When is a hen old?

We have a couple of sayings in this culture, both referring to the (human) female sex…’a spring chicken’ and ‘an old chook’. We all know what they mean.

So, in the poultry world, when does a spring chicken morph into an old chook?

Here’s an interesting post from my favourite chicken blogger, Terry Golson at HenCam.

She says:

“It’s hard to accept that the normal-looking hens in your flock are old, but by the age of three they are.”

Um…my little Lady, who was euthanased last week, was three. I didn’t think of her as ‘old’. I see the remaining two, Cheeky & Molly, dashing about like…er…spring chickens, and I don’t think of them as old, either.

“It takes a lot for a chicken to metabolize nutrients from feed and turn it into eggs. By their third laying season, their nutritional tracts aren’t up to the job. Sometimes, internal organs are tumorous. Sometimes, they’ve just not as efficient at digestion.”

Well, yes…the vet found a golfball-sized lump in Lady’s abdomen. He thought it was probably a tumour.

I’m seeing Cheeky and Molly with new eyes. Perhaps they are ‘old chooks’ now. When they start laying again in spring, I’ll watch their output with interest. They’ve never been given kitchen scraps or useless calories like bread, rice or pasta. I have two worm farms to keep going on those. The Girls get layer pellets and poultry grain in separate containers. After reading what Terry says, maybe I’ll fill the grain container less frequently. They get grated carrot and plenty of greens. Everyone I give eggs to, comments on the colour of the yolks. They get apples and stone fruit. They get watermelon on a hot summer’s day. They turned their noses beaks up at bananas.  They weren’t too rapt about pumpkin. They love strawberries, but then so do I. I give them the little alpine variety and keep the biggies for myself. They will kill for kale. I’ve planted heaps more this year just for them.

I keep all the eggshells, wash them, sterilise them briefly in the microwave and put them through a mincer until they’re nice and fine, then feed them back in the grit container. I hope they’re getting plenty of calcium.

I miss Lady and have decided two is two too few. I’ve contacted Julie at Country Chooks, where I bought them, and I’m hopeful she might have three new Barnevelder pullets for me in spring. I like the breed and will stick with it for the time being. I’m going to build a new secure run and playground adjacent to the existing one and keep them in it, but where they can talk to yell at the others through the wire. They’ll have their own coop and nest boxes. When I think they’re big enough and confident enough to handle the bossy ‘old chooks’, I’ll remove the wire barrier and let them mingle. They’ll all have access to two secure runs and they can sleep and lay where they choose.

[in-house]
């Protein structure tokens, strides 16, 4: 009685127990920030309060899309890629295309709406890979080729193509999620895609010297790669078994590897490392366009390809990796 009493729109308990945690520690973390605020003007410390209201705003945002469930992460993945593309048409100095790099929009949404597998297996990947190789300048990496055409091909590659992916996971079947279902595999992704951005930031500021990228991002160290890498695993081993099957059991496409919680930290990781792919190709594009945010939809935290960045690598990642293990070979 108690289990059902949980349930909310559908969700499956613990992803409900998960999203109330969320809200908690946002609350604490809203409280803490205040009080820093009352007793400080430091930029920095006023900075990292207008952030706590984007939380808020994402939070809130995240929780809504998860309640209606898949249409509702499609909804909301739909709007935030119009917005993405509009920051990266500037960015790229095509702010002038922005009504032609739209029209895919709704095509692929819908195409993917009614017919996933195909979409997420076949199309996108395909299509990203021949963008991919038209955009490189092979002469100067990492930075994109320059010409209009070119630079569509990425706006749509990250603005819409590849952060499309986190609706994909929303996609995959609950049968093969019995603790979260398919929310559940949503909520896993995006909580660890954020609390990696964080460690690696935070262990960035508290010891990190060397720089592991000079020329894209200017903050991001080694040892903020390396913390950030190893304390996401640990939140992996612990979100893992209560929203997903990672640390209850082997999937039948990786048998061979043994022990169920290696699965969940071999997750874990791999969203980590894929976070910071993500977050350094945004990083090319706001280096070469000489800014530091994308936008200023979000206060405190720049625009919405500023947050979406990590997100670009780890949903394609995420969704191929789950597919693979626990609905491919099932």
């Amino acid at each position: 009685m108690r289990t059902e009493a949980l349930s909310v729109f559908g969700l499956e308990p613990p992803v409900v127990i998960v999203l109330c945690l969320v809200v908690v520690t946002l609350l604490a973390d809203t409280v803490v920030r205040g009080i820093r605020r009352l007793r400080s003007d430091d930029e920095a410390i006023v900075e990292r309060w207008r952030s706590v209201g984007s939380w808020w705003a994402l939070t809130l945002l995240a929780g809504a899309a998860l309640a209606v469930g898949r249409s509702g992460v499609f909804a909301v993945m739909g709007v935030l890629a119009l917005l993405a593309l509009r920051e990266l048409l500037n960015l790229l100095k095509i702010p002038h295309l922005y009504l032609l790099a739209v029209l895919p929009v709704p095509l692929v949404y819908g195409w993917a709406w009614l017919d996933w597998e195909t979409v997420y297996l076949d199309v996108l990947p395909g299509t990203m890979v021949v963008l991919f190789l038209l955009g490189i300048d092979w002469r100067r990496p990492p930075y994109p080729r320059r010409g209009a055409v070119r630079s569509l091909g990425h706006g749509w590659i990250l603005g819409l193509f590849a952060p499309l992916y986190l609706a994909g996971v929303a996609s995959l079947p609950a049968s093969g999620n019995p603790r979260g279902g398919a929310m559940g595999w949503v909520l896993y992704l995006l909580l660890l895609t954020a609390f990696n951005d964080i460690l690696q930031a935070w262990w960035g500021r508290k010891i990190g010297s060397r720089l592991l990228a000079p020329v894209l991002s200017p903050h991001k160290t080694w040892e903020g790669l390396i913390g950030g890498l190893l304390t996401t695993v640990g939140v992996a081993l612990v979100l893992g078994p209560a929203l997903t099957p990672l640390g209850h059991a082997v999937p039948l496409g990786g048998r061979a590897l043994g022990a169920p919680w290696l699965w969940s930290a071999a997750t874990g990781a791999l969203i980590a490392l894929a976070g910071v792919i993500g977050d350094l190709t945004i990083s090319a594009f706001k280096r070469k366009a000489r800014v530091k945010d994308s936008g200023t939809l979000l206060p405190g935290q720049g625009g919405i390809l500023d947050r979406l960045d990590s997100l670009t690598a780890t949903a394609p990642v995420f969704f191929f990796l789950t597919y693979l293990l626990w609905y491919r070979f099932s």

I’ll document the building process like I did before and write about it. It will take a while, because I’ll only do a little bit each day.

“Oy, who are you calling an old chook? We might be a bit out of focus, but we’re not old”:

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14 Responses to “When is a hen old?”

  1. thecontentedcrafter Says:

    Speaking as someone who would love to keep a few hens, but is not in the situation to do so, I shall enjoy following your preparations and new arrivals!

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    • foodnstuff Says:

      I’ll put all the building operations into one post when I’ve finished, so don’t expect anything any time soon 😉

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  2. notsomethingelse Says:

    When does a spring chicken become an old chook?
    When she can’t remember why she crossed the road. 🙂

    Sorry Bev. Couldn’t restrain myself.

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  3. rabidlittlehippy Says:

    Do your chooks get any meat Bev? I imagine they scrounge the odd insect or 2 in their scritching but do you actively feed them any bugs etc? I saw once on Gardening Australia about a fellow who would poke a half dozen thumb sized holes in the bottom and edges of those 4L cooking oil containers, drop in a small piece of meat and let the flies get at it. The container hung via a wire and once the maggots were wrigging away in there he would give the wire a shake each time he walked past, shaking out some of the larvae for his hens. I have my tin ready to make a maggot feeder in Spring and hope to finish off another tin of oil before then too. 🙂 Free food for the price of a little leftover meat scraps and some scrap metal. 😀